(Bloomberg) -- The surge in prices of lithium, the key battery material used to power electric cars, is seemingly unstoppable.
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Lithium carbonate hit a fresh record of 500,500 yuan ($71,315) a ton in China Friday, according to data from Asian Metal Inc. Prices more than tripled in the past year, inflating the cost of batteries used in electric vehicles, with recent gains driven by strong demand and disruptions at a domestic producing hub.
Consumer support for new-energy vehicles has been gathering pace amid a global transition away from fossil fuels. The China Passenger Car Association has raised its forecast for sales of EVs to a record 6 million this year, double the total in 2021, while battery usage in the nation is also expected to almost double, according to Bloomberg Intelligence.
Meanwhile, a power crunch during August in Sichuan province -- home to more than one-fifth of China’s lithium production -- caused two weeks of electricity cuts, hampering supply in an already-squeezed market.
“EV production and sales have held steady in recent months,” according to Rystad Energy, a research firm, which added there are concerns over whether China’s power crisis could return this winter when demand for heating rises. “This could lead to new power shortages and hit lithium operations,” it wrote, expecting prices to stay firm around this level through to the end of the year.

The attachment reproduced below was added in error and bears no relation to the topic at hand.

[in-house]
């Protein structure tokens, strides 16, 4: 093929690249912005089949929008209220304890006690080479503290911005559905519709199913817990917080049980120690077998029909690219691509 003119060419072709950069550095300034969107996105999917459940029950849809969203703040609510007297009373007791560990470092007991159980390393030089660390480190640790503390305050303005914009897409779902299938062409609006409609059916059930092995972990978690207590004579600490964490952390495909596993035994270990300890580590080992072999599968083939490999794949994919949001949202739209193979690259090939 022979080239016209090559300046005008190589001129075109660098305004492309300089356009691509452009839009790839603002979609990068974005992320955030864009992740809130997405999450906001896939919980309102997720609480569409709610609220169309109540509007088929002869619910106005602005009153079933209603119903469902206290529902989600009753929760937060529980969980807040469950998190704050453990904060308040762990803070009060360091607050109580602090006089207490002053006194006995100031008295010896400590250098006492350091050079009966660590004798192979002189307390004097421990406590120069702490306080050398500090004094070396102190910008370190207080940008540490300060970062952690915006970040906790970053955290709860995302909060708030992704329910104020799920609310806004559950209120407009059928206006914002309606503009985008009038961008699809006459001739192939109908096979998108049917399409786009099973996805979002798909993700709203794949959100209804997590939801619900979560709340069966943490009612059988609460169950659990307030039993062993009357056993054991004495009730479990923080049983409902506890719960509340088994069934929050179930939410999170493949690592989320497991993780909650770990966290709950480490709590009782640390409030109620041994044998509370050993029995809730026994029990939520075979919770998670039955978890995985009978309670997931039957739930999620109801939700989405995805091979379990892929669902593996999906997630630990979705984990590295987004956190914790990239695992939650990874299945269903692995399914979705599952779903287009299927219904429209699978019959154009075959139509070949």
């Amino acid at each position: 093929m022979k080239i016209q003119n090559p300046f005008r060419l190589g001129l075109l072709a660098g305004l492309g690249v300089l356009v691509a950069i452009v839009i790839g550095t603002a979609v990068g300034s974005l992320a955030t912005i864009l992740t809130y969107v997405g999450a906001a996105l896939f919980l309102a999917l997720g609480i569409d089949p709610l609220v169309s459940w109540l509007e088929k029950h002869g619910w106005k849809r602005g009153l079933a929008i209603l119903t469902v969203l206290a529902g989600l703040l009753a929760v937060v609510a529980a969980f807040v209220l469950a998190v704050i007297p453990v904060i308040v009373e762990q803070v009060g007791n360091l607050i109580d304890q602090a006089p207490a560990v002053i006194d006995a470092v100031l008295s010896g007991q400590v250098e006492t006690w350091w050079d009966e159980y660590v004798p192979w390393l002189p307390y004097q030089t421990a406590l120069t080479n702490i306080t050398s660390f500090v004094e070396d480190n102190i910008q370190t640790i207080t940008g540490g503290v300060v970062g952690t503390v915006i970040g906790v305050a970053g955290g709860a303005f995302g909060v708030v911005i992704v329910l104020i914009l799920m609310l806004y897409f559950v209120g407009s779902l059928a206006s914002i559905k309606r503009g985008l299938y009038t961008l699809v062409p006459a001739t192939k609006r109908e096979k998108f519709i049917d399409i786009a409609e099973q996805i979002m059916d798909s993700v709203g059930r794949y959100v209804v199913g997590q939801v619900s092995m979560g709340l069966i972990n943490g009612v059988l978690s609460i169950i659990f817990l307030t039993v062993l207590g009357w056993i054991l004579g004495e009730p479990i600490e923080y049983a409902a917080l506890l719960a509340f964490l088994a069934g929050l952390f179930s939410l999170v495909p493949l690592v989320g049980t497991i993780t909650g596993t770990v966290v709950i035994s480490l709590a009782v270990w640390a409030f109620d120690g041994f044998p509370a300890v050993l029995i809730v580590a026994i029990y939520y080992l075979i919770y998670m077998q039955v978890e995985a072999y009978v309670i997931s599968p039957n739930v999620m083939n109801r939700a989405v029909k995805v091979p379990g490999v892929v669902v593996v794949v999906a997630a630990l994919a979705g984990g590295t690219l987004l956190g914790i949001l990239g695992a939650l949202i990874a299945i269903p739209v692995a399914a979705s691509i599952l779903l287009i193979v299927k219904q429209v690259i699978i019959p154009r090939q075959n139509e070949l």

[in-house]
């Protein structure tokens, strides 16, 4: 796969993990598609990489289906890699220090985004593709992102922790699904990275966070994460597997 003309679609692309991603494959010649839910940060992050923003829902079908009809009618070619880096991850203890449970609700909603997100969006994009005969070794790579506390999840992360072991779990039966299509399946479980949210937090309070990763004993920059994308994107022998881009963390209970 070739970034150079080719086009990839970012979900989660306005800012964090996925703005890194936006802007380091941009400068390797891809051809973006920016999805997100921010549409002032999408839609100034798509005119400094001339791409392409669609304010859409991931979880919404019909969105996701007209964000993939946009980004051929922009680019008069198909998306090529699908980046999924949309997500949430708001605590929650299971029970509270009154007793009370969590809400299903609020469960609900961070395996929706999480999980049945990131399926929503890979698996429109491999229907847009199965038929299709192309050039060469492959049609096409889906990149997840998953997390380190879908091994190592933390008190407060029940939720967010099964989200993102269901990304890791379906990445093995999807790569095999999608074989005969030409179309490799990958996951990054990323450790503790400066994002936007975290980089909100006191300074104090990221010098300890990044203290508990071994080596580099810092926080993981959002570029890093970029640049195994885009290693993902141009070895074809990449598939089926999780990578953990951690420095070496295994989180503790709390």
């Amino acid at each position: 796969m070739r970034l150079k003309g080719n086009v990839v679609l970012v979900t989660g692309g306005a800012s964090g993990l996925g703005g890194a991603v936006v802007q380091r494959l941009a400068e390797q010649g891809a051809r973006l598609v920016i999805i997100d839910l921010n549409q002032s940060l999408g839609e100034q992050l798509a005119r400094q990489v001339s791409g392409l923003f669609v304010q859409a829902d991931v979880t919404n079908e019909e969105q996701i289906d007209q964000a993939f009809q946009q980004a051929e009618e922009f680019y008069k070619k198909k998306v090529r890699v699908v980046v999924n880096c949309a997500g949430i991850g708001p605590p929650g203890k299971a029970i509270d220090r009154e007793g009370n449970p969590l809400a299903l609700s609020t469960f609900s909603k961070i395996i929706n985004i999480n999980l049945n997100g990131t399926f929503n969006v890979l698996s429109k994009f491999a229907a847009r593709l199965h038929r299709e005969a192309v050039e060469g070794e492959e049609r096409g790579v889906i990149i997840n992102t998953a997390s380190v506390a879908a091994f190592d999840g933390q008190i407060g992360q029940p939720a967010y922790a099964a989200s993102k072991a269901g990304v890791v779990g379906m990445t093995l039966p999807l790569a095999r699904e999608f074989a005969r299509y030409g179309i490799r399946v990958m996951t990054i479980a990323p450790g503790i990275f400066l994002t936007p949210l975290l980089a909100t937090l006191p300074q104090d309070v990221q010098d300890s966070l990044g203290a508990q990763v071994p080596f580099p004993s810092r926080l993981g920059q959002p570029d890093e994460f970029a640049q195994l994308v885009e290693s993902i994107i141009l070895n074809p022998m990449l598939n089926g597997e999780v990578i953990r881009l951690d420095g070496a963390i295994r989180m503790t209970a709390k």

China held a meeting to review developments on Thursday and asked the top companies to help stabilize prices, according to the Ministry of Industry and Information Technology. Producers should not collude on pricing and not quote prices that deviate a lot from costs, it said. The government will take steps to encourage exploration, stabilize imports and promote recycling, it added.
On Thursday, Soc. Quimica & Minera de Chile SA, the world’s No. 2 lithium producer, predicted a “very tight market” in the years ahead. SQM sees “slightly higher” prices this quarter from the previous three months and expects prices to stay at similar levels in the fourth quarter, according to a presentation to investors in New York.
Battery-makers and the automobile industry have been rushing to lock in reliable and stable supplies of lithium. Still, the raw-material price hikes are likely to stoke inflation concerns and add cost pressures to the supply chain.
A battery-making unit of China’s top producer, Ganfeng Lithium Co., told customers last week that prices for new orders would be reassessed amid a substantial hike in power-cell costs. The company supplies small polymer lithium batteries for smart wearable products and Bluetooth headset batteries for companies including Xiaomi Corp.
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